The Scandal of the Particular

Jesus had no trouble with the exceptions, whether they were prostitutes, drunkards, Samaritans, lepers, Gentiles, tax collectors, or wayward sheep. He ate with outsiders regularly, to the chagrin of the church stalwarts, who always love their version of order over any compassion toward the exceptions. Just the existence of a single mentally challenged or mentally ill person should make us change any of our theories about the necessity of correct thinking as the definition of “salvation.” . . .

Jesus did not seem to teach that one size fits all, but instead that his God adjusts to the vagaries and failures of the moment. This ability to adjust to human disorder and failure is named God’s providence or compassion. Every time God forgives us, God is saying that God’s own rules do not matter as much as the relationship that God wants to have with us. Just the Biblical notion of absolute forgiveness, once experienced, should be enough to make us trust and seek and love God.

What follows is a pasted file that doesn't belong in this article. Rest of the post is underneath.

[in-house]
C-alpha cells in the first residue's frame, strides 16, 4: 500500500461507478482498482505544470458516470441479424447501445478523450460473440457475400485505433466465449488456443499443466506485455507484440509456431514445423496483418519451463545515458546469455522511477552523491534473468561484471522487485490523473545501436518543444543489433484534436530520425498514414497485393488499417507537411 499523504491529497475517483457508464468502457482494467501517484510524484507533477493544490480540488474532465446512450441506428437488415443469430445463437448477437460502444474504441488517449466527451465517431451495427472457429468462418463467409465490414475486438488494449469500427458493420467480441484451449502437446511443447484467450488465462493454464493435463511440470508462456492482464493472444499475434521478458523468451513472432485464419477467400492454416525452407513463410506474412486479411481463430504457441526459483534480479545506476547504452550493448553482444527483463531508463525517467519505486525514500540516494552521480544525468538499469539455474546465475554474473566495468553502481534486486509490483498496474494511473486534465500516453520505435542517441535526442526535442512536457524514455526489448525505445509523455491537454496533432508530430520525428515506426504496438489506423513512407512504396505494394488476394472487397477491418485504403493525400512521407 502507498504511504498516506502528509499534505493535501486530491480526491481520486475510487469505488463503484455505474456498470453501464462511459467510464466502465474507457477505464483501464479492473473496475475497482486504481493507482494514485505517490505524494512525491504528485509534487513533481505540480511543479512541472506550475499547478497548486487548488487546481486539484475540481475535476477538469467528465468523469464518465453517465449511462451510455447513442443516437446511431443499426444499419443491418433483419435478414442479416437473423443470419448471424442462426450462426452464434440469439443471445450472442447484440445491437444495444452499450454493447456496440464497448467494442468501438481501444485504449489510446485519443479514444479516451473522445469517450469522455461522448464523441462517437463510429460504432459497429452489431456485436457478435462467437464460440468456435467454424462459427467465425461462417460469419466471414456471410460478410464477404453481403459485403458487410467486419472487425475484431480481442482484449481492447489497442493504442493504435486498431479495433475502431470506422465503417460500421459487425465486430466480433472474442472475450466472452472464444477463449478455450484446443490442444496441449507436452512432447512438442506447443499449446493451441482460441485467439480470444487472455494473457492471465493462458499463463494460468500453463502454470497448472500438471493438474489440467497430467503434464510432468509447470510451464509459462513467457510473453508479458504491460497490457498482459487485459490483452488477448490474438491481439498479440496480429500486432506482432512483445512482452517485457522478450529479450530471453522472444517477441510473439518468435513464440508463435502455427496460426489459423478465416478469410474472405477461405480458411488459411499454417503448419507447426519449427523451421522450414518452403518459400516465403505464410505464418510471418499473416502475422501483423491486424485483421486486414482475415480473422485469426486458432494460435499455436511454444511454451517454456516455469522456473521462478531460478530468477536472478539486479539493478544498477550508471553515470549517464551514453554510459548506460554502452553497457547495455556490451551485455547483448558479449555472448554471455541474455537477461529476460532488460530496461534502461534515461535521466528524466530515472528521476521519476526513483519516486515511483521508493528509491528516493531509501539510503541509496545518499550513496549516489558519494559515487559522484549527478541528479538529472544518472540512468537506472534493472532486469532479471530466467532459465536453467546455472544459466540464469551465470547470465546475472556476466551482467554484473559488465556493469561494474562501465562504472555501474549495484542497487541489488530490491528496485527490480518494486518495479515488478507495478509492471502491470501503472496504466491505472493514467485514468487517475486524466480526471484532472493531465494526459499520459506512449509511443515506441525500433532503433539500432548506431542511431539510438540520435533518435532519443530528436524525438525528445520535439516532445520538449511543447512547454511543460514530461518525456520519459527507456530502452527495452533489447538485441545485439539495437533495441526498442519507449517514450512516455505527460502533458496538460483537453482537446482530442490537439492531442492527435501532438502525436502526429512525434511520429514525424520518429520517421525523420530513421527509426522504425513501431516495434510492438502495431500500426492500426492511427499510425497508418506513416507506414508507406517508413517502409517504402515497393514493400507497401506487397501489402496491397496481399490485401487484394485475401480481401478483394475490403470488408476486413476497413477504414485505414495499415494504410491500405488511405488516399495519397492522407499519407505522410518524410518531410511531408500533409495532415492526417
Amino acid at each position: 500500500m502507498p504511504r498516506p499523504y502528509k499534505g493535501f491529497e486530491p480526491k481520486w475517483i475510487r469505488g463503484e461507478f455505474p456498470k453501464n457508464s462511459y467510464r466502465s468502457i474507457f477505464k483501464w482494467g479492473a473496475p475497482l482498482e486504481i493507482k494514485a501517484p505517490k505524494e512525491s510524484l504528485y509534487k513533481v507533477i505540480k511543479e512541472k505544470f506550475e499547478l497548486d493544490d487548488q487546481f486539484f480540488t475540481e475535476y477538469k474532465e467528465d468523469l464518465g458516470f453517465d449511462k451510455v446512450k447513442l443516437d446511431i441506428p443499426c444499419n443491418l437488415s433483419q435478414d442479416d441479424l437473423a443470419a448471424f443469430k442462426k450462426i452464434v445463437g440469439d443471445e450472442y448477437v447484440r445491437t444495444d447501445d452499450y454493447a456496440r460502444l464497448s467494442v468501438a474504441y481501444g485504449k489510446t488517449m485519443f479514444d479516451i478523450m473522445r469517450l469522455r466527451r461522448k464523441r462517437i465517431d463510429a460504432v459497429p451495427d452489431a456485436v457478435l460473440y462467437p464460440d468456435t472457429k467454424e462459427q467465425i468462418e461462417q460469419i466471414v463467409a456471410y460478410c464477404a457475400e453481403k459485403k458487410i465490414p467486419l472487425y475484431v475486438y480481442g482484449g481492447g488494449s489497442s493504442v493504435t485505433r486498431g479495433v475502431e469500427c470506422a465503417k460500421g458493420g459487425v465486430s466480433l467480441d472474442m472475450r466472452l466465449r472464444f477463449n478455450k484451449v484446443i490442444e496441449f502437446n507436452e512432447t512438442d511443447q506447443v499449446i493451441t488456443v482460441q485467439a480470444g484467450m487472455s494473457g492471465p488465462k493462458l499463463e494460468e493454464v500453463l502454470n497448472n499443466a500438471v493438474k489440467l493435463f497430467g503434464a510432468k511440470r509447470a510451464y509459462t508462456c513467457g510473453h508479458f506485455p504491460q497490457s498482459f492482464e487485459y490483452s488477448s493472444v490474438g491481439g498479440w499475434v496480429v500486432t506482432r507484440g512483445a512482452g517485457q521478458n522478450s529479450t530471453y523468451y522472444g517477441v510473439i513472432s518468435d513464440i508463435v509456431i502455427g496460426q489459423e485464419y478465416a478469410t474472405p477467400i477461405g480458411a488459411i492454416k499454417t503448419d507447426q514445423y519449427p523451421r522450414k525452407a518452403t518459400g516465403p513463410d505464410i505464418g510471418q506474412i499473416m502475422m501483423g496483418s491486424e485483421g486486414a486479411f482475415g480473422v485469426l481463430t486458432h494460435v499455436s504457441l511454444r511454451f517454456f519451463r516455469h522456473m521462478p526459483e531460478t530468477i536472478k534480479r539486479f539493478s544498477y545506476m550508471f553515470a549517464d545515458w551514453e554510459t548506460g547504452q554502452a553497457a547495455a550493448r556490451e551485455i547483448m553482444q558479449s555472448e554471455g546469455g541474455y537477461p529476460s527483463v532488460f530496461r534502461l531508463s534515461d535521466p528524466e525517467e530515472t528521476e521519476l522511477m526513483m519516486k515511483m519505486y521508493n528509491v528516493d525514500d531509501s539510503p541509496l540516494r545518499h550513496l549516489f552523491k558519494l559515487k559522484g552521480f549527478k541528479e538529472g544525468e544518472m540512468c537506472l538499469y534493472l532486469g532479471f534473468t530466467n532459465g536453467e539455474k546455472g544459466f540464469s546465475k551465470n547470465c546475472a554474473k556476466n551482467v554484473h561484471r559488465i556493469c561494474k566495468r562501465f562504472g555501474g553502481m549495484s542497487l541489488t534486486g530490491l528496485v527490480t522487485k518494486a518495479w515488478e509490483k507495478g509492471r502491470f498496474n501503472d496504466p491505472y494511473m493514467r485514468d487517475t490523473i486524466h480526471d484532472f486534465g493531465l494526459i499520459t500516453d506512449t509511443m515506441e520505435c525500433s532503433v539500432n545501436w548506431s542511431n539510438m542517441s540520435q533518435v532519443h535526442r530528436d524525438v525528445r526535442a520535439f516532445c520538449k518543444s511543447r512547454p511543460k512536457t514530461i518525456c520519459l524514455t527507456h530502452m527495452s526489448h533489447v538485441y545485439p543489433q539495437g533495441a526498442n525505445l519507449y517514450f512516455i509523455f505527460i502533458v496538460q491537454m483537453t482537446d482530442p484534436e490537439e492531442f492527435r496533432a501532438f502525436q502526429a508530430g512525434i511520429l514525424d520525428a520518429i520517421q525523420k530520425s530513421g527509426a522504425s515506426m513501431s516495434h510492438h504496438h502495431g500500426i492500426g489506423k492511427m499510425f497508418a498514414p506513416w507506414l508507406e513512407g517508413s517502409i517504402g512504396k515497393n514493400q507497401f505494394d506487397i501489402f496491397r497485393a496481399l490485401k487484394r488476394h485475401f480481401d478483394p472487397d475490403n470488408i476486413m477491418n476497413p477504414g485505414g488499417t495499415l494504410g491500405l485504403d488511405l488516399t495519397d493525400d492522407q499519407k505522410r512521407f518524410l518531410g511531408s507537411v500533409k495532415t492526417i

But we humans have a hard time with the specific, the concrete, the individual, the anecdotal story, which hardly ever fits the universal mold. So we pretend. Maybe that is why we like and need humor, which invariably reveals these inconsistencies. In Franciscan thinking, this specific, individual, concrete thing is always God’s work and God’s continuing choice, precisely in its uniqueness, not in its uniformity. Duns Scotus called it “thisness.” Christians believe that “incarnation” showed itself in one unique specific person, Jesus. It becomes his pattern too, as he leaves the ninety-nine for the one lost sheep (Matthew 18:12-14). Some theologians have called this divine pattern of incarnation “the scandal of the particular.” Our mind, it seems, is more pleased with universals: never-broken, always-applicable rules and patterns that allow us to predict and control things. This is good for science, but lousy for religion.

— Richard Rohr, Falling Upward, p. 56-57

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